As we continue to engage policymakers on tax reform and the potential ramifications of dramatic changes in the retirement plan tax incentives, we welcome your participation and input. For more information, contact Diann Howland, vice president, legislative affairs, at (202) 289-6700.



Preview of the 114th Congress

On January 6, the U.S. Senate and the U.S. House of Representatives swore in new members for the 114th Congress. Republicans now control both houses, with 54 Republicans and 44 Democrats (with 2 Independents, who align themselves with the Democrats) in the Senate and a 246-to-188 ratio of Republicans to Democrats in the House.

With the start of the 114th Congress, all Senate committees are now under new leadership as a result of the change in control and there have been significant changes in certain House committees as well. Below are some of the key changes.

U.S. Senate

With a new Republican majority, the Senate in the 114th Congress stands in stark contrast to its predecessor, though the Republicans lack the 60 members needed for a “supermajority” able to invoke cloture on a filibuster and thereby end debate and move to a vote. Regardless, the Republican control of the committees and the floor schedule gives them a much greater capacity to direct Senate actions.

Several significant changes within the committees are likely to affect employee benefit issues:

  • Senate Finance Committee: Previous Ranking Member and now Chairman of the Finance Committee, Senator Orrin Hatch (R-UT), has consistently been vocal on the need to examine retirement policy and tax reform and has stated he will address these issues as chairman. Hatch has also had a strong interest of public plans as well as in the private sector and in expanding coverage. His bill, the Secure Annuities for Employee (SAFE) Retirement Act (S. 1270) [official summary], includes provisions facilitating greater use of electronic communication and automatic enrollment, automatic escalation and open multiple-employer plans (MEPs). (The Council expressed support for S. 1270 in a July 2013 letter to Hatch. The SAFE Retirement Act will be reintroduced in the 114th Congress.) As a high-ranking member of the Finance Committee for decades, Sen. Hatch also has been very influential on health benefit and health tax legislation.

Hatch recently released a report, Comprehensive Tax Reform for 2015 and Beyond, outlining several issues likely to come up in the effort to reform the tax code (see the December 16, 2014 Benefits Byte). Previous chairman Sen. Ron Wyden (D-OR) has taken over as the ranking minority (Democratic) member. Wyden addressed pension and retirement tax incentives in conjunction with tax reform during his tenure as chairman in a recent hearing, although he and Hatch share different views (see the September 16, 2014 Benefits Byte). Both Hatch and Wyden announced the launch of five bipartisan tax working groups within the committee on January 15 in an effort to facilitate congressional comprehensive tax reform (see the January 15 Benefits Byte). Senators Mike Crapo (R-ID) and Sherrod Brown (D-OH) will co-chair the Savings & Investment working group, which will examine retirement tax policy.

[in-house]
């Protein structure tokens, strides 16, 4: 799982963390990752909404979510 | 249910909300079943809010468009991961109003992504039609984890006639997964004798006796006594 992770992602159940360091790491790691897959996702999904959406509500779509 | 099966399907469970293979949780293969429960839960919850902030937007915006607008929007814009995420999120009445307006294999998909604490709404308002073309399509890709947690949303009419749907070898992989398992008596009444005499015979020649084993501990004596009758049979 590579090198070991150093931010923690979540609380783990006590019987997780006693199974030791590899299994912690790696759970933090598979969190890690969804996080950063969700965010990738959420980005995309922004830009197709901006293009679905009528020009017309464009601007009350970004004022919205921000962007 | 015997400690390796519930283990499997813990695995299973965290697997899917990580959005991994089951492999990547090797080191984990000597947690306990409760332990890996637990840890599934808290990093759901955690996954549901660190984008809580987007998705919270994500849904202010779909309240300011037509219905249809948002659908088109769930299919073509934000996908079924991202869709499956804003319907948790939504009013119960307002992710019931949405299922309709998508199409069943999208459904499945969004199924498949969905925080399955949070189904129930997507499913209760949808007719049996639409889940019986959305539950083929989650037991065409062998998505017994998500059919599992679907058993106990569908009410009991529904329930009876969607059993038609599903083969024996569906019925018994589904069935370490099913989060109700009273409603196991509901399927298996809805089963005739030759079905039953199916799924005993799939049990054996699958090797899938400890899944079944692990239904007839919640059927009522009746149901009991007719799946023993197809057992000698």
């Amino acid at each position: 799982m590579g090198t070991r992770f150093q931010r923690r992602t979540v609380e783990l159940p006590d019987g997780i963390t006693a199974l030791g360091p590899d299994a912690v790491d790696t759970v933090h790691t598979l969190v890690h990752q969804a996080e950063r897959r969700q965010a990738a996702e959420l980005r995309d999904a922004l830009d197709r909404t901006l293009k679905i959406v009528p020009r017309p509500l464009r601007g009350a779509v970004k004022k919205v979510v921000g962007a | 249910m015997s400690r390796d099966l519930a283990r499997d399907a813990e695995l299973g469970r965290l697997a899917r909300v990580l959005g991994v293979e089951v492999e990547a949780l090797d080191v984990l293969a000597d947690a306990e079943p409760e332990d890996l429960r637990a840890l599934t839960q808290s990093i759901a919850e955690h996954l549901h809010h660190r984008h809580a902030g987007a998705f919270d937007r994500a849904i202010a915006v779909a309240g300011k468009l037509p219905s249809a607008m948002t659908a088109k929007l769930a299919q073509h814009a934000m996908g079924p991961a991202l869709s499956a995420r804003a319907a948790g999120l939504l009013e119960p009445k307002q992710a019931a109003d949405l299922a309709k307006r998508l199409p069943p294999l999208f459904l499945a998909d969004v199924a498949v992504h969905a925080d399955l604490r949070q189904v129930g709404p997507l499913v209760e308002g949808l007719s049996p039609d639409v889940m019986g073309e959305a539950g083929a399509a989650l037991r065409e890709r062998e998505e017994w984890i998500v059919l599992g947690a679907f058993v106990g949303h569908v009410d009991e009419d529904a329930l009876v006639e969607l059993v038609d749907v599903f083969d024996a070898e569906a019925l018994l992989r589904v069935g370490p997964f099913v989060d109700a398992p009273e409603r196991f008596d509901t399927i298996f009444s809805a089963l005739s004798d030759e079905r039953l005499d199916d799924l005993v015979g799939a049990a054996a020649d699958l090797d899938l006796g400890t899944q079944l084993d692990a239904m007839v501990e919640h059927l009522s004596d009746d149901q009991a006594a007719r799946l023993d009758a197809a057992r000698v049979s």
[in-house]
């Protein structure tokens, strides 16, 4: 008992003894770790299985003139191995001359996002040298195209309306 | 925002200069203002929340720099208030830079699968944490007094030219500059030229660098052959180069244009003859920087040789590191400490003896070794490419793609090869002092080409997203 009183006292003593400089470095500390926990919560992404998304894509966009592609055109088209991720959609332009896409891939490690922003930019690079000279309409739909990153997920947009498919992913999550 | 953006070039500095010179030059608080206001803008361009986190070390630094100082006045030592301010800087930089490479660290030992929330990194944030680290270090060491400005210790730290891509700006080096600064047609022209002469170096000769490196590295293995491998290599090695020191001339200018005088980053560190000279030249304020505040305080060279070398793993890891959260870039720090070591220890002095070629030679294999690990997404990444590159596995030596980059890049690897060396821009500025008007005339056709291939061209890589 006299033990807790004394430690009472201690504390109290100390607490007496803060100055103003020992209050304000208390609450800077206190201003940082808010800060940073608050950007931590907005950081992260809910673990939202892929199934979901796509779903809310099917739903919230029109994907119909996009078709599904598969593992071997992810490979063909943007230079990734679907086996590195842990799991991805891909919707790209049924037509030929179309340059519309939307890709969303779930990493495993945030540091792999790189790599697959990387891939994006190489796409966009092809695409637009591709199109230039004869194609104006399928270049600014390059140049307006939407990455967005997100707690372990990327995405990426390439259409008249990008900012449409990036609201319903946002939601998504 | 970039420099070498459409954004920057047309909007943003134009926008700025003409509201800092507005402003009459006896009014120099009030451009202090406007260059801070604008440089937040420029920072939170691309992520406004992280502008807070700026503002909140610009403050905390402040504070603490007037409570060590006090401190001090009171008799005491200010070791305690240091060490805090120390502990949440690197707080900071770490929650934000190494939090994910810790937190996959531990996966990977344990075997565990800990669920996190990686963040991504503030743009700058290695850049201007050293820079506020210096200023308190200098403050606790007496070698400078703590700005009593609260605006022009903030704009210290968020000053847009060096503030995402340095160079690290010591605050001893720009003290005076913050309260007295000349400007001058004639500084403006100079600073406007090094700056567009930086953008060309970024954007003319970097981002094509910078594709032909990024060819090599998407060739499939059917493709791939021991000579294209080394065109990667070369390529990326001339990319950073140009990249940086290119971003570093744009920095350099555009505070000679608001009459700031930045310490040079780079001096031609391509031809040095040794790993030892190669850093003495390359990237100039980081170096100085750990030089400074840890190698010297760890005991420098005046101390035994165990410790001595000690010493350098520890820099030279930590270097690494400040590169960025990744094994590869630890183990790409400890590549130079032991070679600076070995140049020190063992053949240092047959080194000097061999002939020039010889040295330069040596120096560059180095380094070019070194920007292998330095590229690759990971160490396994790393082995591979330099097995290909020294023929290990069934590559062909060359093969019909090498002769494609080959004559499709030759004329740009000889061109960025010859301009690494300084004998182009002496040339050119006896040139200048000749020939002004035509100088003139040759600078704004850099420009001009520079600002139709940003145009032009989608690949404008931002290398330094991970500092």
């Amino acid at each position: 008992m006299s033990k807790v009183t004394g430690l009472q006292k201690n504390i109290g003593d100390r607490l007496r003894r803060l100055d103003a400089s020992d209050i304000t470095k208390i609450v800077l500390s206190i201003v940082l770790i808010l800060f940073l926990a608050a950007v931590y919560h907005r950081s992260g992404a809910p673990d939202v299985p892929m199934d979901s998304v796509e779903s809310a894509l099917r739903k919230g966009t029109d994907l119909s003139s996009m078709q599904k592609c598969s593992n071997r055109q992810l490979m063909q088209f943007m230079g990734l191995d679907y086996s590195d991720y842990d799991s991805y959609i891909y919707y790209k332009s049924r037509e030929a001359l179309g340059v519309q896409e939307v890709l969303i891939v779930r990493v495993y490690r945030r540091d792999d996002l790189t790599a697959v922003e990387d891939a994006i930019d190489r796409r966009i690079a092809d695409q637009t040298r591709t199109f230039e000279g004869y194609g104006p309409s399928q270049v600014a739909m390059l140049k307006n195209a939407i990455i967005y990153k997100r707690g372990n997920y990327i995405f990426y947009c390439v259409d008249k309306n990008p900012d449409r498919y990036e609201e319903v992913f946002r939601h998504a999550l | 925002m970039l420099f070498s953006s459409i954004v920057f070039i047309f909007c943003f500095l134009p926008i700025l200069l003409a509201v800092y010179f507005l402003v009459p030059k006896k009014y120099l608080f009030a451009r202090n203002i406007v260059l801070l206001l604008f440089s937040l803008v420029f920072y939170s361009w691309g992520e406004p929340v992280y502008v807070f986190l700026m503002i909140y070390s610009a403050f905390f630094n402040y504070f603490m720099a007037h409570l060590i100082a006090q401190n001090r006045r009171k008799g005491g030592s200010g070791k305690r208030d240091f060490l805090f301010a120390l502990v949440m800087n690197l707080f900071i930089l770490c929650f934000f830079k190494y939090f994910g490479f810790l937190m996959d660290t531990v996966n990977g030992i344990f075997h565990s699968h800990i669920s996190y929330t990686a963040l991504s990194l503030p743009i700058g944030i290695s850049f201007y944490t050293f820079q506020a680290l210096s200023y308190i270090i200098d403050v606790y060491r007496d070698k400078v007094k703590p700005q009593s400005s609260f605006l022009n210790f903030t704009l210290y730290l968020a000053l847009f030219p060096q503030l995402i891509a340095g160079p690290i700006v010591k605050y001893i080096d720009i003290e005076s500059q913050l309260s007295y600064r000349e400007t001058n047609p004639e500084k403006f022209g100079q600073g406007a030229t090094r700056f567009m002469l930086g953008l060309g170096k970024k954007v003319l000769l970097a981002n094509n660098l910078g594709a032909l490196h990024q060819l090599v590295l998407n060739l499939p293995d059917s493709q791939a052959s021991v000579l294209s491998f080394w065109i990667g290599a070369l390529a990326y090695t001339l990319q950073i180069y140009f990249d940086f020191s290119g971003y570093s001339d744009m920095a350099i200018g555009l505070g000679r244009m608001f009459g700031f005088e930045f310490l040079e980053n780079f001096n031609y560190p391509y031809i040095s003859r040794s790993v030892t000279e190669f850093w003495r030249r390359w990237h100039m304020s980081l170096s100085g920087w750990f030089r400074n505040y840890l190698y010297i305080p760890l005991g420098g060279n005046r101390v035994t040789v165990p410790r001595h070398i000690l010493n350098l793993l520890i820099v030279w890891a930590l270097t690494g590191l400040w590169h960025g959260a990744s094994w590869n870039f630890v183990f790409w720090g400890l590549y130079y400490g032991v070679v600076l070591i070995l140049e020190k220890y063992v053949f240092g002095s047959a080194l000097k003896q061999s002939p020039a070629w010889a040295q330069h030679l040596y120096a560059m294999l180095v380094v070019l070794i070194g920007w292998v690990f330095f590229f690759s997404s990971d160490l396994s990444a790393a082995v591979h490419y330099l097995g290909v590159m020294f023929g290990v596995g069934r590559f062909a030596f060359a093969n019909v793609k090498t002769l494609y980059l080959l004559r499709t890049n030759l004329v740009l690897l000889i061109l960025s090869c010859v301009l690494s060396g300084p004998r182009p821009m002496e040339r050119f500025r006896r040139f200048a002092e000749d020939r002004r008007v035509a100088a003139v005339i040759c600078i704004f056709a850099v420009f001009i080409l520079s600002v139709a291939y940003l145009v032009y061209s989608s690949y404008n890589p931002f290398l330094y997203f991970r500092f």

Other members of the Finance Committee who are likely to weigh in on employee benefits issues include Sen. Johnny Isakson (R-GA) on lifetime income options and Sen. Rob Portman (R-OH) and Sen. Ben Cardin (D-MD), who recently introduced the Retirement Security Preservation Act (S. 2855) to address the inadvertent harmful effects of ERISA’s nondiscrimination rules on defined benefit plans that exempt some or all of a plan’s existing participants from changes to the plan (see the September 23, 2014 Benefits Byte). The bill will need to be reintroduced in the 114th Congress.

Notable Finance Subcommittee on Health Care will be chaired by Sen. Patrick Toomey (R-PA), with Sen. Debbie Stabenow (D-MI) as Ranking Member.

  • Senate Health, Education, Labor and Pensions (HELP) Committee: Sen. Lamar Alexander (R-TN) is the new chairman for the HELP Committee. The HELP committee has jurisdiction over the U.S. Department of Labor and shares oversight of the U.S. Department of Health and Human Services (HHS) and the Pension Benefit Guaranty Corporation (PBGC). Sen. Patty Murray (D-WA) will be the new ranking Democratic member. This committee was formerly chaired by Tom Harkin (D-IA), who retired at the end of the last Congress. Harkin had strong interest in retirement and introduced the Universal, Secure, and Adaptable (USA) Retirement Funds Act (S. 1979) during his tenure as chairman (see the January 31, 2014 Benefits Byte).